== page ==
The only two official languages of the Olympics are French and English. Announcements are made in both languages and the language of the host country, but because the Olympics are being held in the UK this year, official announcements will only be made in French and English. But with over 14,000 participants from 205 different countries, you can bet that there will be a lot of languages heard at the games this year.

Why French?

The French language is an official language of the Olympic Games because other than being an influential language worldwide and an official language in 29 countries, it was a Frenchman, Baron Pierre de Coubertin, who brought the games back to modern history 1,000 years after it's last event in Olympia, Greece. The first modern Olympic games were held in Athens Greece and the first winter Olympics were held in Chamonix, France. Also, the headquarters of the International Olympic Committee are in Lausanne, Switzerland, a French-speaking city in the French-speaking part of Switzerland. Announcements are generally made first in French and in English second. When the Olympics are hosted in a country where neither of these languages is spoken, announcements in the host language will be given last.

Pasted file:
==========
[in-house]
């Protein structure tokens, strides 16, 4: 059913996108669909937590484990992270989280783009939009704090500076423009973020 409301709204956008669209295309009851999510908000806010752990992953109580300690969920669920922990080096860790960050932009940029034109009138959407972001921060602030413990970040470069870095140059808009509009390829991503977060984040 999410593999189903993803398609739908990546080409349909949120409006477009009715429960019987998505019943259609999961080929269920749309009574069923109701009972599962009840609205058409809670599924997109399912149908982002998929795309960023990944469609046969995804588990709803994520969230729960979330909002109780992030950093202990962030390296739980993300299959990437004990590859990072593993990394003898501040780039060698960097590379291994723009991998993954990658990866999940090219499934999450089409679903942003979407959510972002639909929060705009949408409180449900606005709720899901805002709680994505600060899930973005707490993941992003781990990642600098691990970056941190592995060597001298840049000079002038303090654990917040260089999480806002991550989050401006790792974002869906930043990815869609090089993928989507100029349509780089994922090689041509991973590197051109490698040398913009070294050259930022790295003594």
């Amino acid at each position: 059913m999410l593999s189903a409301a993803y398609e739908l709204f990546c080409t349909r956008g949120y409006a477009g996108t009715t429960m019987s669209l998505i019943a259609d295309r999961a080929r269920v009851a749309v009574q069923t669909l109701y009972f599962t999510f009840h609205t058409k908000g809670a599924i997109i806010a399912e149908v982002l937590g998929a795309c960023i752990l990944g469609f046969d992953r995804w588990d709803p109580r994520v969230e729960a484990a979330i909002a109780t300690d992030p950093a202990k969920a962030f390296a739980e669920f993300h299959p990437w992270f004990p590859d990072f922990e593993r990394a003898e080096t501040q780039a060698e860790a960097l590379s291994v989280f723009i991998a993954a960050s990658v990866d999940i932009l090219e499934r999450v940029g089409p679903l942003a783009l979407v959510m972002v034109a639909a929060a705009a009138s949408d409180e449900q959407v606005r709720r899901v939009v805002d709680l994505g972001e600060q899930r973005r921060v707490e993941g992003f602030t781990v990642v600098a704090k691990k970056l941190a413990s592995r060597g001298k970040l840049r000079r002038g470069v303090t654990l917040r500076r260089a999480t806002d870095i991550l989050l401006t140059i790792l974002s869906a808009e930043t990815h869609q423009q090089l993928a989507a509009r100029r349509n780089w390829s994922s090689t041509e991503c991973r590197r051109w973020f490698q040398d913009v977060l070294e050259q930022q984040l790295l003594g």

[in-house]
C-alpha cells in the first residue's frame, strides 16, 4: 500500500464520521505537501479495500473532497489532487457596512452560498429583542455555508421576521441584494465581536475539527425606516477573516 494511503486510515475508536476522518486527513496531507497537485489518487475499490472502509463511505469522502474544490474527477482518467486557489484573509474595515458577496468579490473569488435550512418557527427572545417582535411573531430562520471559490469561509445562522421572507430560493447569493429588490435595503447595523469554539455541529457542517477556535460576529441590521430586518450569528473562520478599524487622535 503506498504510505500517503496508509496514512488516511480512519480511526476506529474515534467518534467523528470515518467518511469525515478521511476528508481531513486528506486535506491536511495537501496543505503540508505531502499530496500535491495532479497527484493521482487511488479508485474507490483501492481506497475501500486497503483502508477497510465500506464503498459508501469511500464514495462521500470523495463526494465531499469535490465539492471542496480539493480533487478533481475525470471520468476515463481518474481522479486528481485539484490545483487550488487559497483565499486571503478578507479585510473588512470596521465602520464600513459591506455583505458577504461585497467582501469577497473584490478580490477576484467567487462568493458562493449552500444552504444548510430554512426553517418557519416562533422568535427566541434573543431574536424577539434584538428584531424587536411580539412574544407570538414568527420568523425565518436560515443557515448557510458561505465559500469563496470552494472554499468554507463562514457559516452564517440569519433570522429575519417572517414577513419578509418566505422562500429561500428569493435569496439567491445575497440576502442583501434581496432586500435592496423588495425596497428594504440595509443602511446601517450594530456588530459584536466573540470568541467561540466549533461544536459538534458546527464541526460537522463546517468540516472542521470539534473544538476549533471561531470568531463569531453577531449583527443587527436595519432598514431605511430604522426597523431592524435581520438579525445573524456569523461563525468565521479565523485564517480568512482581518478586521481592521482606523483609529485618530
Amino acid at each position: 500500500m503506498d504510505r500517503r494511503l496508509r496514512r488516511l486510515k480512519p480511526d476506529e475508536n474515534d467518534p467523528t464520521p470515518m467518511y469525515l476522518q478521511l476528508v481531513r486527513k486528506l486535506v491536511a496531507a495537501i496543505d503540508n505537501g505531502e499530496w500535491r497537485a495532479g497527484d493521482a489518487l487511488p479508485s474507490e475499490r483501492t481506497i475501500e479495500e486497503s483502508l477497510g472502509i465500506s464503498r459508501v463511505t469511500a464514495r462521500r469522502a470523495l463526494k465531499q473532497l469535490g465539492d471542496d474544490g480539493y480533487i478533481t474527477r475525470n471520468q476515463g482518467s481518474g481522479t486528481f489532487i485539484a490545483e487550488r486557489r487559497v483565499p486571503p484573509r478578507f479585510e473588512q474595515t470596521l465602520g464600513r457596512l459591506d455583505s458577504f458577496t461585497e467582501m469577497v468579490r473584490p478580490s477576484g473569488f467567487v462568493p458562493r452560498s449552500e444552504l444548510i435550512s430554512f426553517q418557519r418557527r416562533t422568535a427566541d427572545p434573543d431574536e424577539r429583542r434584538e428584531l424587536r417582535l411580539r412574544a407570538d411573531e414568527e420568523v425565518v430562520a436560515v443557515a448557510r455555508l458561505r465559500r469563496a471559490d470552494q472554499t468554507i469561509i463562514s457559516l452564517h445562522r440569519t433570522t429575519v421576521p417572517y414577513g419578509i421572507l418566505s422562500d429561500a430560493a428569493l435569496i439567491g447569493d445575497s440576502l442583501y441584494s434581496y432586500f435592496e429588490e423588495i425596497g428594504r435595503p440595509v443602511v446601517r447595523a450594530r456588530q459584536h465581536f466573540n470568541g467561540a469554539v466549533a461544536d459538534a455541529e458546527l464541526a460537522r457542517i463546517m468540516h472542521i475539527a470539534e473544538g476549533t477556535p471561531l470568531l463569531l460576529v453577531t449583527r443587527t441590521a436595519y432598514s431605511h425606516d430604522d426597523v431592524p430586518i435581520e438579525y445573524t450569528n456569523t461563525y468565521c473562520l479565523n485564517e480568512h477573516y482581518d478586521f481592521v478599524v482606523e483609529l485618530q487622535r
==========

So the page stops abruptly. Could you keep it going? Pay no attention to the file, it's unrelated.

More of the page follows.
Tuesday, July 3, 2012

Learn a New Language: American Sign Language

While not a spoken language, American Sign Language is still an important and effective communication tool, used in the United States and much of Canada. In the United States, it is the fourth most commonly used language. As mentioned in our “Career Profile: The Interpreter” article, there is a growing demand for sign language interpreters. More and more television programs are using sign language in their advertising. Colleges around the nation are recognizing sign language as a language requirement and are mainstreaming their deaf or hard of hearing students. Companies and government agencies too are becoming more aware of the need for sign language speakers.